Down, Never Out: Finding a Path that Leads Away from Rock Bottom

Cropped shot of a man and woman holding hands in comfort on a table

Written by United Way

July 1, 2019

I sat across the table from the woman I’d been called in for. “Her name is Nikki,” my contact had told me over the phone. “She’s dealing with some tough times, not too dissimilar from you a year ago. Addiction, domestic abuse, homelessness.”

A year ago, I thought. An eternity that felt like yesterday.

Looking at her now, I could tell Nikki was angry. It was in the eyes. The distrust, the suspicion. Stemming from years of one raw deal after another. My contact was right. It was like looking into the mirror of my past life. I knew just how alone in the world Nikki was feeling.

“What am I supposed to say?” I’d asked on the phone.

“Just tell her your story, Samantha. I think you could reach her. It will be good for you, too. To see how far you’ve come.”

So I went to Ruth Ann’s House, the transitional housing program I’d entered a year ago, and met Nikki, the woman with the hard-as-nails stare, and started talking.

“You hear people talk about rock bottom all the time like there’s no place left to go but up.” Nikki scoffed and looked toward the door.

“I know,” I said. “But we know different, don’t we? It always feels like you could go lower, sink below the pavement and find new lows to mine. Because rock bottom isn’t some event you can identify in the present tense. It’s only after you’ve stood over it for a while that you can say for sure.”

“I’m guessing this is the part you tell me about your rock bottom,” Nikki said. 

I told myself not to take her anger personally. Maybe I’d acted the same when I’d first walked through these doors?

“It’s been a year since I woke up face down on the sidewalk,” I said. “Eye-level with the coins that had spilled from my beggar’s cup sometime during the night. I was bleeding from a cut on my forehead I don’t remember getting. Yeah. This was my rock bottom. I was down.

“Down and out, it felt at the time,” I said. “With no place left to go but further down.”

Nikki remained silent, so I continued my story.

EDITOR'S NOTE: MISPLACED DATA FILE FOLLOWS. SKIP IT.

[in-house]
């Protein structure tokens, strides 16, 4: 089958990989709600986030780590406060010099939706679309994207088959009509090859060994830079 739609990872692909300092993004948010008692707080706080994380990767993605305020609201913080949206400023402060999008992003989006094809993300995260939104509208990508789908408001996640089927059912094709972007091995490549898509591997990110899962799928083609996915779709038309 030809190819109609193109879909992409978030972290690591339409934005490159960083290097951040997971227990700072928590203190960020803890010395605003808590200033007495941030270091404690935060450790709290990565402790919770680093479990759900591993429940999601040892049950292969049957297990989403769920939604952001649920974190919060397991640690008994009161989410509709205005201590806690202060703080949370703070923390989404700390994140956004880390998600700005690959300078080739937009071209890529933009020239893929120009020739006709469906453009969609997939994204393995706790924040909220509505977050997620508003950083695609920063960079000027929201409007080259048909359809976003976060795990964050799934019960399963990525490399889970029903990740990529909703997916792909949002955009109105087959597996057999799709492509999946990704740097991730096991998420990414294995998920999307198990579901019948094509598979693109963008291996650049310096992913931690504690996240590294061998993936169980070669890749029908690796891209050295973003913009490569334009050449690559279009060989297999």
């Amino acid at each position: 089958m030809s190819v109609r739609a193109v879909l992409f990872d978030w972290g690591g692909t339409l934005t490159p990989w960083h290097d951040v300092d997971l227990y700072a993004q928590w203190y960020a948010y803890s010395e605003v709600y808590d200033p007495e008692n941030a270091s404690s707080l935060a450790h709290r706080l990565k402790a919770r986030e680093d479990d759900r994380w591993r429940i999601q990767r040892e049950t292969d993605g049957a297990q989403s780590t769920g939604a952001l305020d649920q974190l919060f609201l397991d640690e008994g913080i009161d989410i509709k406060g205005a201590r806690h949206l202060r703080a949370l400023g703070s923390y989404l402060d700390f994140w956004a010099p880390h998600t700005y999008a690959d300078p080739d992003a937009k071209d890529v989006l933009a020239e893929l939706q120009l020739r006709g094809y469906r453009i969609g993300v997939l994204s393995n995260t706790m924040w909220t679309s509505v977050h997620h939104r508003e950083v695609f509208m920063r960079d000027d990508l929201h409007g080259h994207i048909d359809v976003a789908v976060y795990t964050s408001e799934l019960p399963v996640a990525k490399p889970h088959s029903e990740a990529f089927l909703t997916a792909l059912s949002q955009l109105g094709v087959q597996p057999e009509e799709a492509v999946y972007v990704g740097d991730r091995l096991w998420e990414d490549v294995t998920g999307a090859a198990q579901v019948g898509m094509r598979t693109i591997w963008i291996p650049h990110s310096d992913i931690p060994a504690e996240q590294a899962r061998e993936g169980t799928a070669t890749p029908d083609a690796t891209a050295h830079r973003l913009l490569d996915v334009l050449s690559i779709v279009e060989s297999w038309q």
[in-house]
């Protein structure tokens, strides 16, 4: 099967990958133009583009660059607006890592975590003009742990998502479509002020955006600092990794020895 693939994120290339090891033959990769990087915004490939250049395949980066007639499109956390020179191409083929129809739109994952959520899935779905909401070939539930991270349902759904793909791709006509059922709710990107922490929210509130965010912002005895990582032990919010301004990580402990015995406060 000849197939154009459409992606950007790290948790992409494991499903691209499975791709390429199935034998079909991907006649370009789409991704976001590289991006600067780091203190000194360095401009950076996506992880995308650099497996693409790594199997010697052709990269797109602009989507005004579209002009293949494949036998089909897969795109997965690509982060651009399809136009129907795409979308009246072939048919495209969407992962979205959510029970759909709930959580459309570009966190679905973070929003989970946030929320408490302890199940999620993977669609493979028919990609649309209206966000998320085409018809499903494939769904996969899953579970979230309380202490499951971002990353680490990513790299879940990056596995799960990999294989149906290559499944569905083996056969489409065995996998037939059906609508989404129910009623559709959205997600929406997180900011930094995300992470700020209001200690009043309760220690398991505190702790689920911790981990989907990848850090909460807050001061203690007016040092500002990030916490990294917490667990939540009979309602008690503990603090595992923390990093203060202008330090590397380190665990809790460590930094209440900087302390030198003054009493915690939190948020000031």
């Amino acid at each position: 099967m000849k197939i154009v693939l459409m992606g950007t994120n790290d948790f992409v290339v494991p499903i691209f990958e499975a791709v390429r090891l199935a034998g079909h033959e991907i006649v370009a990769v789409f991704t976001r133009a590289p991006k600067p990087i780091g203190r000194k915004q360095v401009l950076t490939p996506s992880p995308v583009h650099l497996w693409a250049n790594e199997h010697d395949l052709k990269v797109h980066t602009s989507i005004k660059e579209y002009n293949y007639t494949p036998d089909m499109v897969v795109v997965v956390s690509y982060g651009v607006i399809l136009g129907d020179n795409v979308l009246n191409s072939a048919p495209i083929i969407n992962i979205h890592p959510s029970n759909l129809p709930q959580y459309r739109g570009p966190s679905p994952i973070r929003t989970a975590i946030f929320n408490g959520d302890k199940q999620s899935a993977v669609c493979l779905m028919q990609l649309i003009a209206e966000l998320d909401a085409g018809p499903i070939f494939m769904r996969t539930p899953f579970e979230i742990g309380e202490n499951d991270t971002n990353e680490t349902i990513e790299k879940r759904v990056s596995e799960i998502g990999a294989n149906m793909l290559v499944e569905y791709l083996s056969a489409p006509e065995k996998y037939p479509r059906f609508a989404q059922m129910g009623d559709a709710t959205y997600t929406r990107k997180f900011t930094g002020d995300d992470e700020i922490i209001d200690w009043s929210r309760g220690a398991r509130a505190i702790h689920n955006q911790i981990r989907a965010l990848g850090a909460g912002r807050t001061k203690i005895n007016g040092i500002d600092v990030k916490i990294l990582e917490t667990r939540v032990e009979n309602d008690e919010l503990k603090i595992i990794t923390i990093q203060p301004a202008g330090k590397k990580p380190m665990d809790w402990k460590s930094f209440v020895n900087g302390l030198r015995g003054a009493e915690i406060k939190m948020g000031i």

“I suppose I could start when I was a kid, fresh out of high school. I couldn’t wait to get out of the house. Or, I could go back further. Talk about the abuse. My father hadn’t hit me since I was in sixth grade, but the verbal abuse never stopped.”

Nikki made eye contact with me for the first time.

“I had a boyfriend,” I said. “And I was in love. He slapped me once when he saw me talking to another guy at a party, but he apologized and promised it would never happen again.”

“Promises, promises,” Nikki said. She fidgeted in her chair.

“He got a job and we moved into a small apartment together. He drank a lot. He started drinking more.” I continued.

“When did you get pregnant?” Nikki asked.

“When I was twenty,” I replied, as our eyes connected.

“I was twenty-one,” she responded, looking away.

Feeling our connection growing, I said without hesitation, “I was excited at the idea of giving the child a happy family life” 

“The kind you’d never had,” she said, then paused. “Until the beatings started.”

We continued on like this, our stories increasingly melding together. We both dealt with the abuse we’d suffered in similar ways — for me it was the needle, for her the bottle. We both wound up on the streets. I kept my composure, keeping the past at arm’s length, a story I was there to tell for inspiration. Until she asked me about my child.

“A daughter,” I said. “Gwendolyn.” I felt the ache as it rose from my stomach to my chest, and I fought to hold back the tears. This was not why I was here. I closed my eyes and tried to gather myself, then felt a hand on mine and looked down. Nikki’s skin was rough, calloused. Her fingernails long and dirty. It was the most welcome gesture I’d felt since I’d first come to Ruth Ann’s House a year ago.

“This place,” I laughed, and wiped my eyes. I told her about Gwen. How she was going to be six in a month, how I was in the process of getting full custody of her from my ex’s parents. I’d gone through chemical dependency treatment and moved into Ruth Ann’s House. I’d found a job nearby and still went to DAA meetings. Eventually I was able to move out on my own, and was recently promoted to a management position at work. That’s the program, I told her.

Nikki told me about her son, Calvin. He was in foster care.

“I miss him so much,” she said. “Please tell me I can get him back. Please tell me there’s a way I can see my son again. I don’t know which way is up anymore.”

I clasped her hands tight in my own. When I’d woken up on the sidewalk a year ago, strung out, thinking about my next fix, a woman stopped and helped me sit up. She gathered my spilled coins back into the cup and told me about Ruth Ann’s House. Said she’d take me there herself, that she’d been where I was sitting. “You’re down,” the woman had told me, offering her hand to help me up. “You’re down, but you’re not out. You’re never out of opportunities to improve your situation,” she had continued as we slowing started walking down the sidewalk–the path that was to lead me away from my own rock bottom.

I squeezed Nikki’s hands and nodded my head. “Stay, accept the help. Go through the program. In time, you’ll recognize up from down, and your rock bottom will be far behind you.”


*This blog post is based on a true story / success narrative from United Way of Ottawa County. All identities of submitted success stories are anonymous for privacy and story details have been added in order to provide a better understanding of the individual’s successes and struggles.

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